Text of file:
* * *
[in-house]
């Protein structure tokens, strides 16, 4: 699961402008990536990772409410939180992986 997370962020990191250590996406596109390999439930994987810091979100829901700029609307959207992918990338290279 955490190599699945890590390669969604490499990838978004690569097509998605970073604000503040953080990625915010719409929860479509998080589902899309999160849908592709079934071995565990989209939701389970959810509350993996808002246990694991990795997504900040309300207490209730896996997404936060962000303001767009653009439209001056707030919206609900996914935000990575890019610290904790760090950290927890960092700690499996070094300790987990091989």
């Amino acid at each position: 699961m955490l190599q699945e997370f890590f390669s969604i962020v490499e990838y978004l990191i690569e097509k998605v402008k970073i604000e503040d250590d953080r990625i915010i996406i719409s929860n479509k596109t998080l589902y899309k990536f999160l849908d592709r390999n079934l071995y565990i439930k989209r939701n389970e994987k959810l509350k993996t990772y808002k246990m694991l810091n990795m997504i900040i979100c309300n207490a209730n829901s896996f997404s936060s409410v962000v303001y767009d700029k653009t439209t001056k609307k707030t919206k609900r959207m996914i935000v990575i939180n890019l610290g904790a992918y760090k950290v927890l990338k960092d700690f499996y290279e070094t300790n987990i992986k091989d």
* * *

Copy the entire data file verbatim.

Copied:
[in-house]
């Protein structure tokens, strides 16, 4: 699961402008990536990772409410939180992986 997370962020990191250590996406596109390999439930994987810091979100829901700029609307959207992918990338290279 955490190599699945890590390669969604490499990838978004690569097509998605970073604000503040953080990625915010719409929860479509998080589902899309999160849908592709079934071995565990989209939701389970959810509350993996808002246990694991990795997504900040309300207490209730896996997404936060962000303001767009653009439209001056707030919206609900996914935000990575890019610290904790760090950290927890960092700690499996070094300790987990091989």
């Amino acid at each position: 699961m955490l190599q699945e997370f890590f390669s969604i962020v490499e990838y978004l990191i690569e097509k998605v402008k970073i604000e503040d250590d953080r990625i915010i996406i719409s929860n479509k596109t998080l589902y899309k990536f999160l849908d592709r390999n079934l071995y565990i439930k989209r939701n389970e994987k959810l509350k993996t990772y808002k246990m694991l810091n990795m997504i900040i979100c309300n207490a209730n829901s896996f997404s936060s409410v962000v303001y767009d700029k653009t439209t001056k609307k707030t919206k609900r959207m996914i935000v990575i939180n890019l610290g904790a992918y760090k950290v927890l990338k960092d700690f499996y290279e070094t300790n987990i992986k091989d």